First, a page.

BOXING: Even if you don't like the sport, you have to love the stories. Johnathon Banks learned everything he knew about boxing from Emanuel Steward, so much so that when Steward died a few weeks ago, Banks took over as trainer of heavyweight champion Wladimir Klitschko. He was in Klitschko's corner in Germany for his win over Mariusz Wach and then flew to Detroit for a memorial service for Steward. A few days later he was in Atlantic City, where he revived his own career with a shocking knockout win Saturday night over Seth Mitchell. That could put him in line for a title shot against, you guessed it, Klitschko, the man he trains. Only in boxing. "All I can think is how grateful I am for Emanuel Steward," Banks said.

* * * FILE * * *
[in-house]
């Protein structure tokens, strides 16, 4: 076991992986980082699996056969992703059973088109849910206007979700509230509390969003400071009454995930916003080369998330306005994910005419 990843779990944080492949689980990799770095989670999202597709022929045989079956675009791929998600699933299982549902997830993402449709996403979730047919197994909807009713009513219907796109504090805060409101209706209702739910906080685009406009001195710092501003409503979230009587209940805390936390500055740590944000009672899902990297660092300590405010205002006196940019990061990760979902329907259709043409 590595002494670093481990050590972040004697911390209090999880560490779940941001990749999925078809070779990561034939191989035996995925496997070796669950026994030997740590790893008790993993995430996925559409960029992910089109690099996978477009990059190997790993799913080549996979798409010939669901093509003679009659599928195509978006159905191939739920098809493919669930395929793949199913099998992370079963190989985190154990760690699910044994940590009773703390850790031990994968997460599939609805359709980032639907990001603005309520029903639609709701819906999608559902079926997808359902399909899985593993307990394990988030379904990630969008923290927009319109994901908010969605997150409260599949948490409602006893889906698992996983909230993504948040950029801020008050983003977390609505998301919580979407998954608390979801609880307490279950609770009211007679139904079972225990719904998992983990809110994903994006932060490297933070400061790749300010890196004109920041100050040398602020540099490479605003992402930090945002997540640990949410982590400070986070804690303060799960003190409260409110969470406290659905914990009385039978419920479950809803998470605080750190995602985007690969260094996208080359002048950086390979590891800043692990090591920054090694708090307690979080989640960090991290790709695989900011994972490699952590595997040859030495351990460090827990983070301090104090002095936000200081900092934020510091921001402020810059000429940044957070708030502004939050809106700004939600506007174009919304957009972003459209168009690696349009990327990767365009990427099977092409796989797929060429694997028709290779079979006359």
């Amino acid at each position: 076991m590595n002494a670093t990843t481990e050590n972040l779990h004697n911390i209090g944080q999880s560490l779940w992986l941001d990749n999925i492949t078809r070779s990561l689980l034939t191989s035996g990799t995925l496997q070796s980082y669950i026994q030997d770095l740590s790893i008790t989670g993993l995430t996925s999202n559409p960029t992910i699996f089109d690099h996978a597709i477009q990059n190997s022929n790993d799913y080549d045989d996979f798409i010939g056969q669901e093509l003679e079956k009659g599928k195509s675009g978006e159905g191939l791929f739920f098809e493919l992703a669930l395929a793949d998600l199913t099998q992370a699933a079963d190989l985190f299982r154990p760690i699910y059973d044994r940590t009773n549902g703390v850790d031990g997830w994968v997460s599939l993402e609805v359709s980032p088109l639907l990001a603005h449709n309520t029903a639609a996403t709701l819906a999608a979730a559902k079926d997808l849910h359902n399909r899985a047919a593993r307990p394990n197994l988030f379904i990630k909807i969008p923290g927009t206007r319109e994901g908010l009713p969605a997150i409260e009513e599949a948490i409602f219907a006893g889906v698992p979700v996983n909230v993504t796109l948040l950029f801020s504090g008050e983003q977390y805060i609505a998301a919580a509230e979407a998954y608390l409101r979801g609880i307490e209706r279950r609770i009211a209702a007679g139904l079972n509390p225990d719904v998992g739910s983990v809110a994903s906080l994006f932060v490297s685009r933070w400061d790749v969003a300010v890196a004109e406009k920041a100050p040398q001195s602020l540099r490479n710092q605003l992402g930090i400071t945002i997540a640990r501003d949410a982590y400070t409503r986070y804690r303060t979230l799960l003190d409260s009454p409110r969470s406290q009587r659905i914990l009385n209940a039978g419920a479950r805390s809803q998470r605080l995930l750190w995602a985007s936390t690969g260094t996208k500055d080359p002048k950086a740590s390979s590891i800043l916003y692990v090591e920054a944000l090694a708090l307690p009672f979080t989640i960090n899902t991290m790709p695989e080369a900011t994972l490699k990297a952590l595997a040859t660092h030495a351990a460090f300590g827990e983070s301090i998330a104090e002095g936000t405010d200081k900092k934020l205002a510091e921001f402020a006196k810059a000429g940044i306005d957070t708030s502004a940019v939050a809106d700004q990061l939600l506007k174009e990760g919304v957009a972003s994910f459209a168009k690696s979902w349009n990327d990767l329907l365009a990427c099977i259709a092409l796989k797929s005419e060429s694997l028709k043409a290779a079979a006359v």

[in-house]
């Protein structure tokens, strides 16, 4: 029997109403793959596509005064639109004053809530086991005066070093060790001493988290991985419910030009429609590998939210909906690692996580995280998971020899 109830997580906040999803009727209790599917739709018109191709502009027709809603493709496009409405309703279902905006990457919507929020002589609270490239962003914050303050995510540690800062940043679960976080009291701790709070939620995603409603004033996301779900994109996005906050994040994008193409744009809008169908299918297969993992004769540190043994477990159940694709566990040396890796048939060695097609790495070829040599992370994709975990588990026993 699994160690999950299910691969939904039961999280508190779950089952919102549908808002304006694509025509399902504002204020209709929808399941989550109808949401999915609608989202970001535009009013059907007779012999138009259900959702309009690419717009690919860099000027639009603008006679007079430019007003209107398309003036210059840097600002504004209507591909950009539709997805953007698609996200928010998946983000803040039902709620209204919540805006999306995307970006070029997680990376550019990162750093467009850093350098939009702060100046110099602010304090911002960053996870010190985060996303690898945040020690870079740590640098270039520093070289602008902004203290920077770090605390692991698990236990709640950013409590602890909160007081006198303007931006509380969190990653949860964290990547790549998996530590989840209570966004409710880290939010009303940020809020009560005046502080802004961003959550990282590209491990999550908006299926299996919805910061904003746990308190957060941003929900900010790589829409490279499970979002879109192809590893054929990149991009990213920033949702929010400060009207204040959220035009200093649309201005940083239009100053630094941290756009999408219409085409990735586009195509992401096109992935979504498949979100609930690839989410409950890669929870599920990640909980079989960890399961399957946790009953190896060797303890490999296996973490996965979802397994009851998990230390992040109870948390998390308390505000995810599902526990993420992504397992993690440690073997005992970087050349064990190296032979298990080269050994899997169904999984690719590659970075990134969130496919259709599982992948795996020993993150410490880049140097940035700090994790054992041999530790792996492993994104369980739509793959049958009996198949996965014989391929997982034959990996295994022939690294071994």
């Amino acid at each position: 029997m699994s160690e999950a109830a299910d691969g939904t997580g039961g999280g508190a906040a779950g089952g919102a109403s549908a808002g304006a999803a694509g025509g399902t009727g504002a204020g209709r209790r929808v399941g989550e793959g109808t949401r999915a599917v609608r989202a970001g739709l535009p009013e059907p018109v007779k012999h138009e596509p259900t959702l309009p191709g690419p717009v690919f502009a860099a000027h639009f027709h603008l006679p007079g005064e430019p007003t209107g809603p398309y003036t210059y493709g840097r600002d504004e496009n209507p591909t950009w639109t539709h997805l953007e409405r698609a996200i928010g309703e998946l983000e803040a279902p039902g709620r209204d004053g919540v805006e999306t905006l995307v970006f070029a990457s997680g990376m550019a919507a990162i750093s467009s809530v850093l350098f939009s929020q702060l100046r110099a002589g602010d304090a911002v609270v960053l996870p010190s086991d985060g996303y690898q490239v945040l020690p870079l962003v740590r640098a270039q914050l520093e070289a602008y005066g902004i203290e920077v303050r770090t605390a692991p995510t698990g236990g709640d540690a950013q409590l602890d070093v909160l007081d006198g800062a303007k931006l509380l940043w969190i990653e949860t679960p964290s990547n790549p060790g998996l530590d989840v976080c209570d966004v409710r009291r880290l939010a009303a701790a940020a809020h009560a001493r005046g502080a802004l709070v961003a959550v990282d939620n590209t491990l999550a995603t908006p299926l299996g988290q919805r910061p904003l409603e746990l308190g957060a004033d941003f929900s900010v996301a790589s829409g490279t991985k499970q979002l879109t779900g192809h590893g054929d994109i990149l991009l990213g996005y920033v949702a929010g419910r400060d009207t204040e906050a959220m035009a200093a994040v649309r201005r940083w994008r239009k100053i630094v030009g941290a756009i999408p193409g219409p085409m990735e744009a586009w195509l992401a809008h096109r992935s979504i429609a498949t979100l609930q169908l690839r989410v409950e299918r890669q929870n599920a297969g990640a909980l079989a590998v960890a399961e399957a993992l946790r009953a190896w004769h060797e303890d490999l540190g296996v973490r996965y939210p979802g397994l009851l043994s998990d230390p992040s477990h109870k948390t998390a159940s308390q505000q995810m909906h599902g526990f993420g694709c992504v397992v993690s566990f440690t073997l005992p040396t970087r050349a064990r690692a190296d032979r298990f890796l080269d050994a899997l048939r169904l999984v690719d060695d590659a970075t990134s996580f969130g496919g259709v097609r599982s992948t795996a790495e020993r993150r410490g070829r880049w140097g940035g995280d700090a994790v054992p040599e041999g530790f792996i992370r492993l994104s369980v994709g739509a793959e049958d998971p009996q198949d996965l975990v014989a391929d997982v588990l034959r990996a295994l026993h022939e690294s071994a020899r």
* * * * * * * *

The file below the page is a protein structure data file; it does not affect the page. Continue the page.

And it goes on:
LABOR PEACE: OK, the NHL is in lockout mode, and the prospect of another lost season is a gut check to hockey fans everywhere. But there will be no lost games in the NFL for much of the next decade, the NBA has a new long term deal and the only thing owners and players in baseball are worried about is how many zeroes the new contracts have. And, of course, there are decent referees on the field again in the NFL, even if they do happen to swear at times.
CONCUSSIONS: Good things are happening in the fight against the once silent epidemic of concussions on sports. Brains are being analyzed, millions of dollars are being poured into research, and there's an awareness about the danger of hits to the head that could save lives everywhere from your child's soccer field to the stadiums of the NFL. Unfortunately, it's too late for thousands of former players who are paying for the blows to their head every day of their lives — something the NFL refuses to own up to.